Investment in tidal energy will provide a huge boost to steelmaking and other industries, creating many thousands of jobs in South Wales, the head of the Government’s independent review of tidal lagoon power, Charles Hendry, heard during a visit to Newport on Thursday (14th July).
He was told that the lagoons were needed to power the GREENSTEEL programme of Liberty Steel and its sister company SIMEC in Newport.
The former energy minister visited the Liberty Steel Newport plant, which was reopened last October, saving 170 jobs, and which is now earmarked for major growth, powered by tidal and other forms of renewable energy.
During his visit to the steelworks and to SIMEC’s neighbouring Uskmouth Power Station, Mr Hendry viewed the sites of the potential Newport and Cardiff Tidal Lagoons, both of which are located in the Severn Estuary close to these large industrial operations. Liberty is a major investor in Tidal Lagoon plc which is aiming to bring forward a series of tidal energy projects in Wales and the wider UK, following the building of a pilot lagoon at Swansea Bay.
Liberty House Group Executive Chairman, Sanjeev Gupta, outlined the company’s GREENSTEEL vision to Mr Hendry and his tidal lagoon review team. This involves the creation of a fully-integrated industry that makes steel by recycling locally-sourced scrap in electric arc furnaces powered by renewable energy, and then turning the steel into a wide range of engineered products for UK and export markets.
He said: “Tidal lagoon power provides the perfect catalyst to make the GREENSTEEL model work. Not only does it provide clean, reliable and low-cost energy for current and future generations, but the creation of lagoons stimulates ongoing demand for turbines and a whole host of steel products, which in turn will generate thousands of skilled jobs in Welsh and UK steel, engineering and manufacturing sectors.”
Mr Hendry’s review will assess the strategic case for tidal lagoons and whether they could play a cost-effective role as part of the UK energy mix. The review will also help establish an evidence base for all decisions regarding tidal lagoon energy.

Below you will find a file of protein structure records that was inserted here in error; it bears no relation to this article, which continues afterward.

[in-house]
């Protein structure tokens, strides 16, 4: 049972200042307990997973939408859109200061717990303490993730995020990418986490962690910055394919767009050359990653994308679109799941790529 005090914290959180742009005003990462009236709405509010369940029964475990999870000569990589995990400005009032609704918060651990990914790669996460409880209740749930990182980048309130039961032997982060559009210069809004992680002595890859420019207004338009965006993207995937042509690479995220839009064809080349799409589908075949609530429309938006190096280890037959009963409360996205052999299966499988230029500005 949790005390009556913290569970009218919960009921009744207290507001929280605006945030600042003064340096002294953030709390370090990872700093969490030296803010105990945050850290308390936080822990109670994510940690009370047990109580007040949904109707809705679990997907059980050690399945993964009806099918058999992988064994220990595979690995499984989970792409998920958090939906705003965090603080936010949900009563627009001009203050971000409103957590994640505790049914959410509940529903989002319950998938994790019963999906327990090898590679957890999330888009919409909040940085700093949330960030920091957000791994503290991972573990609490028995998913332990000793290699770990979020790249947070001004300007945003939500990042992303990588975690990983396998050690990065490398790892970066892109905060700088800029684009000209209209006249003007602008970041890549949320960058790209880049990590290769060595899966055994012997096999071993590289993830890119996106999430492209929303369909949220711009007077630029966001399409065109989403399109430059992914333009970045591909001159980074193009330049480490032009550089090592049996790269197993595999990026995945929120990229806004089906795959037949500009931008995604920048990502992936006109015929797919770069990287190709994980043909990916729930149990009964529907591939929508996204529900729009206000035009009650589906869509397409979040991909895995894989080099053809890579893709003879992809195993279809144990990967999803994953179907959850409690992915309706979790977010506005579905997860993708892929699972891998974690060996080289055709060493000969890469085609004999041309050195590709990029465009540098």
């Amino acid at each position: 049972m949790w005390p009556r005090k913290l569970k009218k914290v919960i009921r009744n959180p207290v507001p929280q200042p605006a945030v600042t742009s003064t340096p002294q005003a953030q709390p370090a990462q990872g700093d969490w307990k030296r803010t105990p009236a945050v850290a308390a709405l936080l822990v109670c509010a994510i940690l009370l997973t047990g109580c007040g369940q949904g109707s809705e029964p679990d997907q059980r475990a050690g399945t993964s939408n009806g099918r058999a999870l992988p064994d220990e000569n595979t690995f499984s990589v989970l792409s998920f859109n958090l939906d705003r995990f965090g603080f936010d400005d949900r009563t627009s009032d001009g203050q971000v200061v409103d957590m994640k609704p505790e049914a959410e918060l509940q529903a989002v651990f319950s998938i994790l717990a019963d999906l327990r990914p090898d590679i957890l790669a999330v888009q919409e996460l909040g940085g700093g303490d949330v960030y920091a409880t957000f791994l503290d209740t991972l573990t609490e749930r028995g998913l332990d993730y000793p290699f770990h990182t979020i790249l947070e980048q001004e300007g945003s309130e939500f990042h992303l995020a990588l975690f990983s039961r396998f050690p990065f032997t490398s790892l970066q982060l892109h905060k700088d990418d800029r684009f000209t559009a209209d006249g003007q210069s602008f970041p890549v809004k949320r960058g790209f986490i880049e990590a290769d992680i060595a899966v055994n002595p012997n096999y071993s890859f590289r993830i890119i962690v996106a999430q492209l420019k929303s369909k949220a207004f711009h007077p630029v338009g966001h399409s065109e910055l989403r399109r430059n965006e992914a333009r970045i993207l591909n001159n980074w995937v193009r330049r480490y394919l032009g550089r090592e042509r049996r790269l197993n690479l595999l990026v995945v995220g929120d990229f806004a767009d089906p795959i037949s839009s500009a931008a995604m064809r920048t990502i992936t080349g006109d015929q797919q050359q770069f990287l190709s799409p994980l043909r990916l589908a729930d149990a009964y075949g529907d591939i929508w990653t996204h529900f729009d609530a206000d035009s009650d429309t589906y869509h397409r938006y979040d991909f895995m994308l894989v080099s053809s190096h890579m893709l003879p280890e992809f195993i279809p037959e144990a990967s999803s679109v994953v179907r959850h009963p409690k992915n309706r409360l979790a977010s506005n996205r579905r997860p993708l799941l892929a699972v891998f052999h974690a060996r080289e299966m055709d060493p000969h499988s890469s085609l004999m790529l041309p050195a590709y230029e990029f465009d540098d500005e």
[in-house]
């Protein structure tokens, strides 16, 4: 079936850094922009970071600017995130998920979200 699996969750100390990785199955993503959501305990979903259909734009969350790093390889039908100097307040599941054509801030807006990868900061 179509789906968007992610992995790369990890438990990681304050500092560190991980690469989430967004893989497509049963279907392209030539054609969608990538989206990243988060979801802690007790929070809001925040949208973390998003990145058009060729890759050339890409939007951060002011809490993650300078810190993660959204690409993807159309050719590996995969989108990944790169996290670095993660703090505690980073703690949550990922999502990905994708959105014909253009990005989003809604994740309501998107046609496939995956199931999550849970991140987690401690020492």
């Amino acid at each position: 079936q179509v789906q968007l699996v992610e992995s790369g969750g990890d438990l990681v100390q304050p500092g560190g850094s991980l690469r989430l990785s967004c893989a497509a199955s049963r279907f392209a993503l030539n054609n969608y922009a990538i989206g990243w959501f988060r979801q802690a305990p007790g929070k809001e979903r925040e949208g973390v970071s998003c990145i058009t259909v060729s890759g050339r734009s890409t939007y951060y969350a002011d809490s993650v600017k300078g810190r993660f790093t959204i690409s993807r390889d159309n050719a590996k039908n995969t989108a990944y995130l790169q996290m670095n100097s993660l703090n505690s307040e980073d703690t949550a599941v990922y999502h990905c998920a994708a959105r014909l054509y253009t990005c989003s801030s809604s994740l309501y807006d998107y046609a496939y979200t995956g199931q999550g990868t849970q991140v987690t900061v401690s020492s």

Its findings are expected to be announced before the end of the year and will influence the decision on the Swansea Bay Tidal Lagoon, which in turn will trigger future lagoon projects in the Severn Estuary and elsewhere around the UK coast.
A new report published this week by Tidal Lagoon Power highlighted Britain’s impending ‘power deficit’. It stated that, with power demand due to rise and older power stations coming off line, the UK is going to need 58 GigaWatts of extra capacity by 2030, while only 18GW of new capacity has so far been consented. Total current capacity is 85GW.
Jay Hambro, CEO of SIMEC Energy said these figures highlighted the urgency for Government to support investors wanting to bring forward renewable energy projects such as tidal, biomass and waste-to-energy.
“Tidal lagoons alone have the potential to provide 8% of Britain’s energy needs with zero carbon emissions. It will meet our environmental targets, make our steel sector cleaner and more competitive and provide numerous long-term economic benefits to South Wales and surrounding regions. The case in favour is overwhelming,” he added.
During the visit to the steelworks and power station Mr Hendy also met Newport City Council leaders Councillor Debbie Wilcox and chief executive, Will Godfrey.
Charles Hendry and Sanjeev Gupta at LIberty's site in Newport, Wales